The wearing of religious dress, specifically the burqa and niqab, has been the subject of debate and litigation over recent months. We have seen cases involving school uniform, what teachers, nurses and check-in desk assistants wear and recently the outlawing of the wearing of the burqa by France. Somewhat surprisingly, the courts of England and Wales had not previously considered in detail what should be done when a defendant attended court in a burqa and/or niqab. On 12 September 2013 His Honour Judge Peter Murphy considered in some detail what he would do in his court.
HHJ Murphy was to preside over the trial of a lady, not named in the judgment, facing a charge of intimidation of witnesses. The Crown Court procedure involves a number of hearings prior to the trial before a jury and the judge had to consider what to do about the defendant's refusal to remove her veil in public where men (other than her family) were present. It appears that at first there was something of a stand-off over the issue of how the defendant would be formally identified and it was only at the second hearing that the judge agreed that a female police officer could give evidence that the person in the dock was the defendant. The judge then held a hearing at which he heard argument on what directions should be given about the defendant wearing the niqaab for the rest of the hearings and the trial. Following that hearing he delivered a judgment.
In short, the judge ruled that the defendant could wear her niqab during the trial while in the dock, but would have to remove it while giving evidence from the witness box. The judge added that other arrangements could be put in place to restrict the extent to which the public could see her face - screens or TV links - but that it was important for the jury, counsel and the judge to be able to see her. It is important to note that the outcome is not one that can be simply transferred from the courtroom to internal disciplinary processes (be they staff or student). The judge makes clear that he is considering only the criminal law process and that different cases may well involve different considerations.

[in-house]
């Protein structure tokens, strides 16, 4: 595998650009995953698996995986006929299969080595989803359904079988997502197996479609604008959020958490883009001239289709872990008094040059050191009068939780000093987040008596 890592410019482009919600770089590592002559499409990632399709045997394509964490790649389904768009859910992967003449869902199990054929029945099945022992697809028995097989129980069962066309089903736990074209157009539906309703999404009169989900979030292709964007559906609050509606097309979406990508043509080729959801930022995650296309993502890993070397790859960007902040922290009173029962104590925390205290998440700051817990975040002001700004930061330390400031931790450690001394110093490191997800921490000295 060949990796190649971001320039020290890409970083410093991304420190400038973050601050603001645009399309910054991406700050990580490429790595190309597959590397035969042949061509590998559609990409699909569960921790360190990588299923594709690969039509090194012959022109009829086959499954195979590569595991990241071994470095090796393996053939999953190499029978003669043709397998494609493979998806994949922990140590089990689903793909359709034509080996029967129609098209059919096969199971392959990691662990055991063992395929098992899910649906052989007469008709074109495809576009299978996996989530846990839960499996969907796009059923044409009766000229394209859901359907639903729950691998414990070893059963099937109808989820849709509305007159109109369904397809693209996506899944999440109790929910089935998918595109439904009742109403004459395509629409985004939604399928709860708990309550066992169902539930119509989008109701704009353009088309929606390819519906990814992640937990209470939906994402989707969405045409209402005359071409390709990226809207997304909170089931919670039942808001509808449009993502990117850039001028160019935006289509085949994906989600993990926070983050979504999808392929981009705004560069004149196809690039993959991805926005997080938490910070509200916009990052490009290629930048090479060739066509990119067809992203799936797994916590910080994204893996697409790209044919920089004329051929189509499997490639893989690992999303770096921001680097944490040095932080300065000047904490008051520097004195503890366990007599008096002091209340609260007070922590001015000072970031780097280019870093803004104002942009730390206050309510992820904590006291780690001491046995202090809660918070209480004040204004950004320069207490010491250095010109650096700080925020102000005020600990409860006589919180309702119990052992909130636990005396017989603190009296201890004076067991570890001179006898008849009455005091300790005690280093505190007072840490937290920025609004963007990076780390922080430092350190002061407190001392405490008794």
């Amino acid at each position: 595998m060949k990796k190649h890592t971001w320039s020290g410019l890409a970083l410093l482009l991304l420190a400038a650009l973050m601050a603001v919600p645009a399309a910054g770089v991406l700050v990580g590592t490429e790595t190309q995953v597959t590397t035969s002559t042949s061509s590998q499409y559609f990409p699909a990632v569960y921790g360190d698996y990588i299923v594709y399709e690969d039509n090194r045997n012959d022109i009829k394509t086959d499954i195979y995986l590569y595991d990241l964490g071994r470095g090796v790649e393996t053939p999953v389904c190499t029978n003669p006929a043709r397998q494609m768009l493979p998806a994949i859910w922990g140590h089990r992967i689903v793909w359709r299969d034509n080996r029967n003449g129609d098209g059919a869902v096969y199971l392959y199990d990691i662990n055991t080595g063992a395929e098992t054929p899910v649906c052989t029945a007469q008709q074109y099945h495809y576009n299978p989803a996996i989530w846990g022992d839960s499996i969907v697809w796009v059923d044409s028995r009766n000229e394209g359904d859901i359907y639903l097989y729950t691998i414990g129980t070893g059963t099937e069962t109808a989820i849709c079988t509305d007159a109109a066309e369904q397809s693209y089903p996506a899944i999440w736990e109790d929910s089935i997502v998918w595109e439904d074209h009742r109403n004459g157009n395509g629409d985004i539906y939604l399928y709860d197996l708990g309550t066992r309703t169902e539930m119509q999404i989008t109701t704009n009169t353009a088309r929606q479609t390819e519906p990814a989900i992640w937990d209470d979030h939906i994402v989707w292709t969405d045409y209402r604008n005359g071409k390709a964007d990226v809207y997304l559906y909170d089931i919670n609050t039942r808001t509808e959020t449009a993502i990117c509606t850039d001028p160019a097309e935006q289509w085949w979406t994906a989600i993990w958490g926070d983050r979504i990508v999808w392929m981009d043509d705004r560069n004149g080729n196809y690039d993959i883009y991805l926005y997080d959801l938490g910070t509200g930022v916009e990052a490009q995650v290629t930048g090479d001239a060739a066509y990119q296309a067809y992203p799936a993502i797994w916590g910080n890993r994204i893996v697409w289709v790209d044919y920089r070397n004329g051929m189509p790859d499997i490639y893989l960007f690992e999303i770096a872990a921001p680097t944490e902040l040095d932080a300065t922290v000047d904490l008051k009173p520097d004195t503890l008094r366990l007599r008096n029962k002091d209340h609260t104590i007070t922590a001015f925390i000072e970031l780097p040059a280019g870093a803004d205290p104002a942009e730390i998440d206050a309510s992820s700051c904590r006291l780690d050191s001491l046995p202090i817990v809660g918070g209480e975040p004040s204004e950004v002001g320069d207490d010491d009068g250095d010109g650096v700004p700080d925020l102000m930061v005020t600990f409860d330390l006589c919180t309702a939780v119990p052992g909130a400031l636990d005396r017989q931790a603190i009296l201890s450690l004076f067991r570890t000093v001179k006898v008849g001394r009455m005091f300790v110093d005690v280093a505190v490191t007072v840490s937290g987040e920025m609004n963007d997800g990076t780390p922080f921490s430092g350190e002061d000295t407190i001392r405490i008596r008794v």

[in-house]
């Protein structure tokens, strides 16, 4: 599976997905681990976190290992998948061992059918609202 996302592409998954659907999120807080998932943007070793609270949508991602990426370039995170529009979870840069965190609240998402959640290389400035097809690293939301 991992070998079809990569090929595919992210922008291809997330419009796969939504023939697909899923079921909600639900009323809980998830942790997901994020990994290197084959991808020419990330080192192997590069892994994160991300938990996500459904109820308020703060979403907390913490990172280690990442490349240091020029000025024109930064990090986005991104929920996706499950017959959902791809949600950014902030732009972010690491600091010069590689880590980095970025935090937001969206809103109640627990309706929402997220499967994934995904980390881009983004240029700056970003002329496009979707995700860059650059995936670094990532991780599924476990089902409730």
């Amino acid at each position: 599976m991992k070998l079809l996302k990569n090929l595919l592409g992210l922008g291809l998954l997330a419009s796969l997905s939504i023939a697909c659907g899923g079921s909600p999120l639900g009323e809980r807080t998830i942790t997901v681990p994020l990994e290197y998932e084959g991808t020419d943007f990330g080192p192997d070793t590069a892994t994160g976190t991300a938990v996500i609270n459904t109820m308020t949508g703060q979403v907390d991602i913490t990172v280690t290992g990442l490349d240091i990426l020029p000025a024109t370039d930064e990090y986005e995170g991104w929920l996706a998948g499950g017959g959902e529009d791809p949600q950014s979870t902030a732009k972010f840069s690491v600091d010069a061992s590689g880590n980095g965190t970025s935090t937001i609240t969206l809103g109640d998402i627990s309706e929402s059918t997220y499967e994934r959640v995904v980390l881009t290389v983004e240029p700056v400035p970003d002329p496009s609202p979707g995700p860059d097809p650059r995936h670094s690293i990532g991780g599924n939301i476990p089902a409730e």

Numerous news outlets have carried reports on this ruling. Reading those news stories (and some of the comments upon them), one may reach the conclusion that allowing her to wear the niqab in court was an irrational affront to common decency and the British way of life or that requiring her to remove to give evidence was an outrageous assault on an individual's religious freedom (see, for example The Independent, The Telegraph, The Daily Mail.
However, in the view of the writer of this note, whether one agrees with the outcome or not the judgment is a good example of a decision maker considering carefully the competing interests engaged in this much litigated area and reaching a reasoned conclusion. This is reflected in the tone of the judgment which reads to me as one where the judge is somewhat surprised at the conclusion he reaches as it is contrary to the view that he held initially, but satisfied that he has considered and applied the law properly. We shall see whether anyone appeals or otherwise challenges the decision and what formal guidance if any is issued to judges.
In the meantime, for those grappling with decisions about whether and how to place restrictions on the wearing of religious dress, the written judgment (available here) is worth reading as it provides a good and clear framework for approaching the issue in a way that is consistent with the law.